Today’s New York Times has this interesting story on reproductive medicine in Israel. In “Where Families Are Prized, Help Is Free,” Dina Kraft reports:
Jewish and Arab, straight and gay, secular and religious, the patients who come to Assuta Hospital in Tel Aviv every day are united by a single hope: that medical science will bring them a baby.
Israel is the world capital of in vitro fertilization and the hospital, which performs about 7,000 of the procedures each year, is one of the busiest fertilization clinics in the world. * * *
Israelis already have a high fertility rate: an average of 2.9 children per family. Beyond the biblical imperative to be fruitful, some Israeli Jews remain concerned with replenishing their numbers in the wake of the Holocaust.
Demographics here are also political. Israel has historically focused on promoting Jewish birthrates to retain a Jewish majority and more recently as a counterweight to higher fertility rates of Palestinians in the occupied territories. Arab citizens of Israel, however, have the same rights to state-paid fertility treatments as their Jewish counterparts.
A survey published by the journal Human Reproduction Update in 2002 showed that 1,657 in vitro fertilization procedures per million people per year were performed in Israel, compared with 899 in Iceland, the country with the second highest rate, and 126 in the United States, which trailed far behind European countries.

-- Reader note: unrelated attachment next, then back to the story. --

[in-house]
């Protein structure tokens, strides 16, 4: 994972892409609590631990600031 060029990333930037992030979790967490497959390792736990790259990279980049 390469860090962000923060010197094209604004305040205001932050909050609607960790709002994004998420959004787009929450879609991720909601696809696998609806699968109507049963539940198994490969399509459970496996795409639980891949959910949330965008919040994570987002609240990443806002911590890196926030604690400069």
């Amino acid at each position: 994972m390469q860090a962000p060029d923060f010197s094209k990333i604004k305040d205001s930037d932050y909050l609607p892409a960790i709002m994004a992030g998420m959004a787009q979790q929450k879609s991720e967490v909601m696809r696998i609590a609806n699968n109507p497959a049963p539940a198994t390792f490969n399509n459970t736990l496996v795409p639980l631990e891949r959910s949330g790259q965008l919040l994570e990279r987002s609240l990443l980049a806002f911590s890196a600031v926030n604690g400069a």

Experts say Israel’s rate still far outstrips the rest of the world. Four percent of Israeli children today are the products of in vitro fertilization, compared with about 1 percent estimated in the United States.
The full article is here.
I knew that Israel financed IVF treatments, but I didn’t realize just how common IVF is there. 1,657 IVF procedures per million people in Israel versus 126 per million in the United States! I’m also interested in the way that access to reproductive medicine is framed by one of the patients interviewed for the story: “There is something deeply humane about this policy, this idea that people have the right to be parents,” [a 32-year old woman] said. “It’s something that characterizes life here: the value placed on life.”
As an initial matter, I can’t even get my U.S.-trained brain around the idea of a right to be a parent. I can grasp notions like “privacy” and “liberty” and how those rights extend to reproductive practices and adult consensual sexual relationships. A rich line of cases suggests a right not to be a parent, in the context of divorce-related disputes over frozen pre-embryos. See Tracey S. Pachman, “Disputes Over Frozen Preembryos and the ‘Right Not to Be a Parent,’” 12 Colum. J. Gender & L. 128 (2003). But a right to be a parent seems entirely different. What would a “right” to be a parent mean for those adults who are not parents? Those who do not want to be parents? Would a “right” to be a parent limit choices for women (and men)? Might it mean that those who are not parents are somehow lesser participants in the exercise of democratic citizenship?